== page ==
WITASWAN Celebrates 10th Anniversary


Jan Lisa Huttner

Although the WomenArts staff is officially on vacation this summer, we are briefly back this week to congratulate our friend and colleague, Jan Lisa Huttner (also known as The Hot Pink Pen) on the tenth anniversary of WITASWAN (Women in the Audience Supporting Women Artists Now), the fore-runner of Support Women Artists Now Day/SWAN Day.

In 2002, Jan Lisa Huttner was working as a film critic in Chicago when she came across an article in the New York Times by Dana Kennedy that cited an annual study called “The Celluloid Ceiling” by Professor Martha Lauzen of San Diego State University.  The study reported that in 1987, women directed only three of the 100 highest-grossing films. By 2001, that number had only risen to four out of 100.

Huttner decided to do something about these outrageous statistics. She wrote a letter to the New York Times, she used her website to publish a summary of Lauzen’s 2002 findings and an interview with her, and she started lecturing on the topic.

Since women buy a lot of movie tickets, Huttner started looking for ways to mobilize women to use their ticket-buying power in support of women filmmakers.  In 2004, she persuaded the Illinois chapter of the American Association of University Women to create an “incubator” project called “Women in the Audience Supporting Women Artists Now” or “WITASWAN” that would help women recognize their power as film consumers.

WITASWAN-200WITASWAN was conceived as a grass roots movement instead of a formal organization. There are no application forms or dues.  Anyone can join at any time by making a personal commitment to seeing at least one film a month that is written or directed by women, whether it is in a theatre, on DVD or online.  Over the past ten years WITASWAN has grown into an informal alliance of women and men around the world. Some members get together to go to films and discuss them, some organize screenings of films by women, and some just watch the films on their own.

WITASWAN has also inspired women in other art forms to create similar organizations.  For instance, there is now a Meetup group in New York and another in San Francisco for people who want to attend theatre by women once a month.  Please let us know if you are aware of other groups that encourage attendance at arts events by women.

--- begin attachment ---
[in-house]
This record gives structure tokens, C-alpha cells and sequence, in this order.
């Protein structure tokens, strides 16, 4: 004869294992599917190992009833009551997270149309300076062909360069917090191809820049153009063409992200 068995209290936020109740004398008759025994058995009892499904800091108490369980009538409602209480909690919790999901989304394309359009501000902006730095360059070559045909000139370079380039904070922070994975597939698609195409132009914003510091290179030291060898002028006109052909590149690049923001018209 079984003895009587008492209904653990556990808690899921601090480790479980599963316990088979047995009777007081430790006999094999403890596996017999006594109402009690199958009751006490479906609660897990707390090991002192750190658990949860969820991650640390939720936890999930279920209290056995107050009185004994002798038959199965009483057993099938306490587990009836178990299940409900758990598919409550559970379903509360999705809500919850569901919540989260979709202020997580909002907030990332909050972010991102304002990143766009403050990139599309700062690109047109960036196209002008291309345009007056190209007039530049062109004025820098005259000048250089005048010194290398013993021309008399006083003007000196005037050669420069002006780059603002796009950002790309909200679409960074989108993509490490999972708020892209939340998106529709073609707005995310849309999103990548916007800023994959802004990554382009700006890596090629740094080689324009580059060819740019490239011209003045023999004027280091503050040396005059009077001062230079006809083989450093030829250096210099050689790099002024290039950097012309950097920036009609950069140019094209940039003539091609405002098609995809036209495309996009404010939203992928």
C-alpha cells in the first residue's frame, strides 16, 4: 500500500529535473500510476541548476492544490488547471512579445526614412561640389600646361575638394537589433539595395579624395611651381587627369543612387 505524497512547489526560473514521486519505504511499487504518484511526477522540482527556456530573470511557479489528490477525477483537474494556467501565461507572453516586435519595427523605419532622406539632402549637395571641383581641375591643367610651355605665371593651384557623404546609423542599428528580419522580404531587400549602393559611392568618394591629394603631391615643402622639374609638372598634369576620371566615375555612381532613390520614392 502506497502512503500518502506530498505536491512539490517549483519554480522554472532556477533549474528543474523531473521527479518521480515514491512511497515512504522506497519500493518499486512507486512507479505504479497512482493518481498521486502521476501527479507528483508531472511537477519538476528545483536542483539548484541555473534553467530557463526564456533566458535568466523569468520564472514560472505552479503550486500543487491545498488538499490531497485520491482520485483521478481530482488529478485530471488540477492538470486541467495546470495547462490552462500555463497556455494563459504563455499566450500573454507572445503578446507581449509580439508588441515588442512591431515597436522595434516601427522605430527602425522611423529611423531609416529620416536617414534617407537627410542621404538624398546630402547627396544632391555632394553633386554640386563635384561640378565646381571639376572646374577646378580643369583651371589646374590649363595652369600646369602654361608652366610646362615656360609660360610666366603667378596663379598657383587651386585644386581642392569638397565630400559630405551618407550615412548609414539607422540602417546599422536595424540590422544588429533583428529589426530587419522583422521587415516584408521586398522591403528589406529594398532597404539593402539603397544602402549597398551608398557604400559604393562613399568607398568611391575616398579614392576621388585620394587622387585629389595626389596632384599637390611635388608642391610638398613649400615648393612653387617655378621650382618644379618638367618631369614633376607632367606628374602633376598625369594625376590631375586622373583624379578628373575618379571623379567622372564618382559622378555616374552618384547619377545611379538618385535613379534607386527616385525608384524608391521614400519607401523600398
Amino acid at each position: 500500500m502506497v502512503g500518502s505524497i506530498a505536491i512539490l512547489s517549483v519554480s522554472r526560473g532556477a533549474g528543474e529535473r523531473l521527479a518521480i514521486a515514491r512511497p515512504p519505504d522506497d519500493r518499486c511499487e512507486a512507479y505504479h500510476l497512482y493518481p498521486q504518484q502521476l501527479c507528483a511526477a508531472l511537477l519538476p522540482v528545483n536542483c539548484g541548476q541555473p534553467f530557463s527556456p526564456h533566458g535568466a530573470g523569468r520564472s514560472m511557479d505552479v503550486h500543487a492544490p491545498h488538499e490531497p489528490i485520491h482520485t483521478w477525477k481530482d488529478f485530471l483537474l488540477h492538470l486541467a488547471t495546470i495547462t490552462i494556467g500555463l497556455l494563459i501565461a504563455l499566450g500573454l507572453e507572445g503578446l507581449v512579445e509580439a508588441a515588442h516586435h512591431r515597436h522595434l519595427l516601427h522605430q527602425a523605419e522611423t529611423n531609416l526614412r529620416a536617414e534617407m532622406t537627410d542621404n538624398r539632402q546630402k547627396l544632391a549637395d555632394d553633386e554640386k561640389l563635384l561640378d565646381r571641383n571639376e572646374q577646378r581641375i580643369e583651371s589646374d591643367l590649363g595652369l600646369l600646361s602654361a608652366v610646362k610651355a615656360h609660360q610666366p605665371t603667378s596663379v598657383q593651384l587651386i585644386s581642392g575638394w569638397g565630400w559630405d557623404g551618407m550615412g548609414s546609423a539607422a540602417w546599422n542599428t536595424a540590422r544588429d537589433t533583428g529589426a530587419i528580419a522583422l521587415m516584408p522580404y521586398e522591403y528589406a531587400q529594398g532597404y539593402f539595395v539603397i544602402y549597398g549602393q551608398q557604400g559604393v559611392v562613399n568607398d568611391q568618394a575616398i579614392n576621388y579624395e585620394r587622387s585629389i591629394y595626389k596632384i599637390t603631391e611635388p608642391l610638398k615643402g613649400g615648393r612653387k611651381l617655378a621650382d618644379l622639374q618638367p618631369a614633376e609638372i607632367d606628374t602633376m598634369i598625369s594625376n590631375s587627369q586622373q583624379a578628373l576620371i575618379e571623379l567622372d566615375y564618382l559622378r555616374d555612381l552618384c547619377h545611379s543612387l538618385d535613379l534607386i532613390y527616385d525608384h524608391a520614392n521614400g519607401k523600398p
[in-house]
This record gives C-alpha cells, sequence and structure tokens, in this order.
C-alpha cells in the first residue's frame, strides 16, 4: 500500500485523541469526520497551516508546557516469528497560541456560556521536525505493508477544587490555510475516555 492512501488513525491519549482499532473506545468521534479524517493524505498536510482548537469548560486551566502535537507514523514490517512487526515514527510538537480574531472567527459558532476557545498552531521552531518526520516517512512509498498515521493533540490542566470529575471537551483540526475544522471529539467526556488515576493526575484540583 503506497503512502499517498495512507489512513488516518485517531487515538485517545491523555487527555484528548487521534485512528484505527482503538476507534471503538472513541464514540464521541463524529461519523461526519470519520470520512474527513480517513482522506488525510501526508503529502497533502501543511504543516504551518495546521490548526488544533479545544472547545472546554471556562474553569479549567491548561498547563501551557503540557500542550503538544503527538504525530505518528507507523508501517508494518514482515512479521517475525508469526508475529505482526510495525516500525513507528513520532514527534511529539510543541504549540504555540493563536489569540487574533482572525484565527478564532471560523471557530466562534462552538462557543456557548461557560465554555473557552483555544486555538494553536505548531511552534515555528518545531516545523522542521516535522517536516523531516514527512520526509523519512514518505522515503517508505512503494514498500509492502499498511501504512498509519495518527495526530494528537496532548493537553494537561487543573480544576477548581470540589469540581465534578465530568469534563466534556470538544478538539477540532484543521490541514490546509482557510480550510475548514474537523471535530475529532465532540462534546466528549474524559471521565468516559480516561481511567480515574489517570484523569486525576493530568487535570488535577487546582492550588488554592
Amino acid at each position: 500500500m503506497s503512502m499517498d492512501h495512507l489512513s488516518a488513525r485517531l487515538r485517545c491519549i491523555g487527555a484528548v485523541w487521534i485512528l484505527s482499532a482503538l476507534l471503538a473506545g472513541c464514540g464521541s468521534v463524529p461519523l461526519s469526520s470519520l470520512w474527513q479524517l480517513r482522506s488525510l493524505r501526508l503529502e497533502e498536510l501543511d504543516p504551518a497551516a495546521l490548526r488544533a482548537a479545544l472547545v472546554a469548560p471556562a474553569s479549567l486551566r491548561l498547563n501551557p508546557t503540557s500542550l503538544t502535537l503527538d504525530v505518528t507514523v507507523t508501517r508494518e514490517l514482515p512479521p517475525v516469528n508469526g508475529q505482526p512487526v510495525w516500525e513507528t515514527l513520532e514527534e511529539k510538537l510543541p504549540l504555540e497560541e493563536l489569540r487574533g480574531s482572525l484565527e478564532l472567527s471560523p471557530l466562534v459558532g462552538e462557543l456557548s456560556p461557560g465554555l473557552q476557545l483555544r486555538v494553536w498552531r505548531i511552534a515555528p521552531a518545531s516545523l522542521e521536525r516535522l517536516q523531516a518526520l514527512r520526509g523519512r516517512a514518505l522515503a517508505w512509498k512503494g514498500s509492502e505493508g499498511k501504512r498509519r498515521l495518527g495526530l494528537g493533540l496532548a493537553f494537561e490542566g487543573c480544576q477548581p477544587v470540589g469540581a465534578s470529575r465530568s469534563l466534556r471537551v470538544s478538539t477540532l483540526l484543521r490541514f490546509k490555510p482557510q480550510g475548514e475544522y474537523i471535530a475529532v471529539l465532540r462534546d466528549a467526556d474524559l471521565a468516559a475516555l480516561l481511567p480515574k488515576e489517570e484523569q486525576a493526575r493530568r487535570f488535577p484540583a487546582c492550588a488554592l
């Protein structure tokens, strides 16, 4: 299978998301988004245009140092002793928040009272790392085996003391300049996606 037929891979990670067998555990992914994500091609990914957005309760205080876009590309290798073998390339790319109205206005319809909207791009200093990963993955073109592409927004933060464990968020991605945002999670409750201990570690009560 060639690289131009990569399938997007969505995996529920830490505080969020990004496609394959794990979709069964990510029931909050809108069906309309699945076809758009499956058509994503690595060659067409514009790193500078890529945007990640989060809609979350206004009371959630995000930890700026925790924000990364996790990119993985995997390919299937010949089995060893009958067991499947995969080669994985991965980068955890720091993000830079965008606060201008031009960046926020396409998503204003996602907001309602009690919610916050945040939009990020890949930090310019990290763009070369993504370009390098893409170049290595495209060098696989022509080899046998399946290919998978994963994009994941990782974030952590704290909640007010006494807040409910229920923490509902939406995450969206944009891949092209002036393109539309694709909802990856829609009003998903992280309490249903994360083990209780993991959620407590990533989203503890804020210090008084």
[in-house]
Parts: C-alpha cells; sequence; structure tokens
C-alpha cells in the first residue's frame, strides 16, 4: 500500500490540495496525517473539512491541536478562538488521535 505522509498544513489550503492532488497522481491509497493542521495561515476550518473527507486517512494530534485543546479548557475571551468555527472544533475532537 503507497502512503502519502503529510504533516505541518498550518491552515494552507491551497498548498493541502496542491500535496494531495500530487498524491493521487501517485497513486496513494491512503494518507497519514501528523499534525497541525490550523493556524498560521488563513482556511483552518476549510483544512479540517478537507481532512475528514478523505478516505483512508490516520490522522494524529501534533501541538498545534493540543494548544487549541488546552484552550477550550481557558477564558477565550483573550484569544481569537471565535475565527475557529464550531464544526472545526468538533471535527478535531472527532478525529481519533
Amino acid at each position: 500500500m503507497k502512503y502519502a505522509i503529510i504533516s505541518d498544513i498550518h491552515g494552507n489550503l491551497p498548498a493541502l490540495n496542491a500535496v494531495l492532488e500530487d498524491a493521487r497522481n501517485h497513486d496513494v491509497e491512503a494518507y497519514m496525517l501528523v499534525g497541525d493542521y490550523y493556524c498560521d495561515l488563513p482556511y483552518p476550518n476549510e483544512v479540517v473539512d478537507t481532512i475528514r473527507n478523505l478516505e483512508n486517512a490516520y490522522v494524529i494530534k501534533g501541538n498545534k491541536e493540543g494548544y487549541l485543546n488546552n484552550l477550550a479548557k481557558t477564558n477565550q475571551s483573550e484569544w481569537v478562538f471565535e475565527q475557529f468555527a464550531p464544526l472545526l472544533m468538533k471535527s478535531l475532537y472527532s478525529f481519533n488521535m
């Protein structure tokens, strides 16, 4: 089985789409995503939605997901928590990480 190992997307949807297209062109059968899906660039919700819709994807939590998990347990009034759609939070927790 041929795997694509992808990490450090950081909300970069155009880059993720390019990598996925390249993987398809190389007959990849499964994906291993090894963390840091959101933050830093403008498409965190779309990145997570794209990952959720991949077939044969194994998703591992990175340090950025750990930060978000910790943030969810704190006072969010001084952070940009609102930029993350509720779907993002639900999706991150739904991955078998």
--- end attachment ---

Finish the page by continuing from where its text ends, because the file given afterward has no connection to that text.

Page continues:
WITASWAN Meets WomenArts – The Birth of SWAN Day

WomenArts Executive Director Martha Richards learned about Jan Lisa Huttner and WITASWAN when Huttner joined the WomenArts Network in 2005. They began corresponding and in April 2007 they gave a joint presentation at an American Association of University Women conference in Bloomington, IL. (For pictures of this historic meeting see www.films42.com/witaswan/martha-richards.asp#Pictures.)

During the car ride from Bloomington back to the Chicago airport and over a shared pizza dinner, Huttner and Richards discussed ways to bring together the WITASWAN audience members and the WomenArts artists. They came up with the idea of Support Women Artists Now Day/SWAN Day as a galvanizing annual event that would serve both artists and audience members. Seven years later, SWAN Day has been celebrated with over 1,200 events in 25 countries, including several annual festivals and multi-day events. (See the list of 2014 SWAN events.)

Lessons Learned

The growth of WITASWAN and SWAN Day prove that we have tremendous power to inspire each other to do great things. Jan Lisa Huttner was sparked by Dana Kennedy’s article about Martha Lauzen; Martha Richards saw ways to build an international holiday based on Huttner’s work; and now thousands of people around the world have participated in WITASWAN and SWAN events and shared the power women’s art with countless others.

We live in a fiercely competitive world where we are often asked to prove that we are unique or better than others in order to obtain jobs or funding, but WITASWAN and SWAN Day are part of a different model.  Our goal is to create a world where we can share our struggles and celebrate each other.  Although the path is often challenging, it is important to recognize that we are part of the ongoing world-wide movements for women’s equality and social justice and that millions of people around the world share our values.

WomenArts sends thanks to Jan Lisa Huttner for her perseverance and dedication to women artists, and thanks to all of you who are working for gender parity in the arts. Together we are building a world where the full power of women’s creativity will be recognized at last.

If You Are in Chicago . . .

THE-GIRLS-IN-THE-BAND-Film-Poster160In celebration of the 10th anniversary of WITASWAN, the Chicago chapter of the American Association of University Women is hosting a showing of The Girls in the Band at the Cinemark Century 12, 1715 Maple Ave, Evanston, IL at 1 p.m. on Saturday, August 16. The film is a documentary directed by Judy Chaikin about female jazz and big band instrumentalists and their groundbreaking journeys from the late 1930s to the present day.

These talented women endured sexism, racism and diminished opportunities for decades, yet continued to persevere and inspire.

Judy Chaikin will be present for a post-show discussion. You can watch the trailer on the film’s website or buy tickets to the Evanston screening.